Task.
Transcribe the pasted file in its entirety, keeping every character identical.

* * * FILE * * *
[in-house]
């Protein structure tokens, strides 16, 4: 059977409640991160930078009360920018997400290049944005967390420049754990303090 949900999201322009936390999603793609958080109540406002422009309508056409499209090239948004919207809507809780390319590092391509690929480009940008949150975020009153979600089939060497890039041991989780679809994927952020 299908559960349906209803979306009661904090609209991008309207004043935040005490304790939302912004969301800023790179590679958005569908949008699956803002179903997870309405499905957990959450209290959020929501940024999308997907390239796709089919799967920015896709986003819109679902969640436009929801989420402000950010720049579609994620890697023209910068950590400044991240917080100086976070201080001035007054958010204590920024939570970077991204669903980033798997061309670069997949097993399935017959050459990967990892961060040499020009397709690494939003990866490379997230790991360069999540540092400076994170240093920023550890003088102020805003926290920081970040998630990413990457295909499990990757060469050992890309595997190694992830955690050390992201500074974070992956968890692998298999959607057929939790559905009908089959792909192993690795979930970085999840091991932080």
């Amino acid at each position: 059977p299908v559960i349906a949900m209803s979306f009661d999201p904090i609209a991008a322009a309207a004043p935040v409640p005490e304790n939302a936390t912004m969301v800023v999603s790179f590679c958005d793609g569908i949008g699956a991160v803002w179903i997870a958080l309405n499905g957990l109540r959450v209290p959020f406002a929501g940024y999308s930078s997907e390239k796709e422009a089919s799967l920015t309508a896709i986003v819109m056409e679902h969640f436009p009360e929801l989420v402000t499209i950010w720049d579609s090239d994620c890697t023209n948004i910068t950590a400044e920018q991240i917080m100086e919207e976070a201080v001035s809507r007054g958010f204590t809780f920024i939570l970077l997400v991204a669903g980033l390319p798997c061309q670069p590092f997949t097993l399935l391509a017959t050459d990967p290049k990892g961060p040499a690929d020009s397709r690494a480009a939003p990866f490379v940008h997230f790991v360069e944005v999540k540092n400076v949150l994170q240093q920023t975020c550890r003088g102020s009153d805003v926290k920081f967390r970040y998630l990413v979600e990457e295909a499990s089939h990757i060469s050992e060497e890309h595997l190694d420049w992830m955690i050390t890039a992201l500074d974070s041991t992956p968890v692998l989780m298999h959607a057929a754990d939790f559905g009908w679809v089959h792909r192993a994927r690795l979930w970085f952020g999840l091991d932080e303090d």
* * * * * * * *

[in-house]
């Protein structure tokens, strides 16, 4: 059977409640991160930078009360920018997400290049944005967390420049754990303090 949900999201322009936390999603793609958080109540406002422009309508056409499209090239948004919207809507809780390319590092391509690929480009940008949150975020009153979600089939060497890039041991989780679809994927952020 299908559960349906209803979306009661904090609209991008309207004043935040005490304790939302912004969301800023790179590679958005569908949008699956803002179903997870309405499905957990959450209290959020929501940024999308997907390239796709089919799967920015896709986003819109679902969640436009929801989420402000950010720049579609994620890697023209910068950590400044991240917080100086976070201080001035007054958010204590920024939570970077991204669903980033798997061309670069997949097993399935017959050459990967990892961060040499020009397709690494939003990866490379997230790991360069999540540092400076994170240093920023550890003088102020805003926290920081970040998630990413990457295909499990990757060469050992890309595997190694992830955690050390992201500074974070992956968890692998298999959607057929939790559905009908089959792909192993690795979930970085999840091991932080």
């Amino acid at each position: 059977p299908v559960i349906a949900m209803s979306f009661d999201p904090i609209a991008a322009a309207a004043p935040v409640p005490e304790n939302a936390t912004m969301v800023v999603s790179f590679c958005d793609g569908i949008g699956a991160v803002w179903i997870a958080l309405n499905g957990l109540r959450v209290p959020f406002a929501g940024y999308s930078s997907e390239k796709e422009a089919s799967l920015t309508a896709i986003v819109m056409e679902h969640f436009p009360e929801l989420v402000t499209i950010w720049d579609s090239d994620c890697t023209n948004i910068t950590a400044e920018q991240i917080m100086e919207e976070a201080v001035s809507r007054g958010f204590t809780f920024i939570l970077l997400v991204a669903g980033l390319p798997c061309q670069p590092f997949t097993l399935l391509a017959t050459d990967p290049k990892g961060p040499a690929d020009s397709r690494a480009a939003p990866f490379v940008h997230f790991v360069e944005v999540k540092n400076v949150l994170q240093q920023t975020c550890r003088g102020s009153d805003v926290k920081f967390r970040y998630l990413v979600e990457e295909a499990s089939h990757i060469s050992e060497e890309h595997l190694d420049w992830m955690i050390t890039a992201l500074d974070s041991t992956p968890v692998l989780m298999h959607a057929a754990d939790f559905g009908w679809v089959h792909r192993a994927r690795l979930w970085f952020g999840l091991d932080e303090d």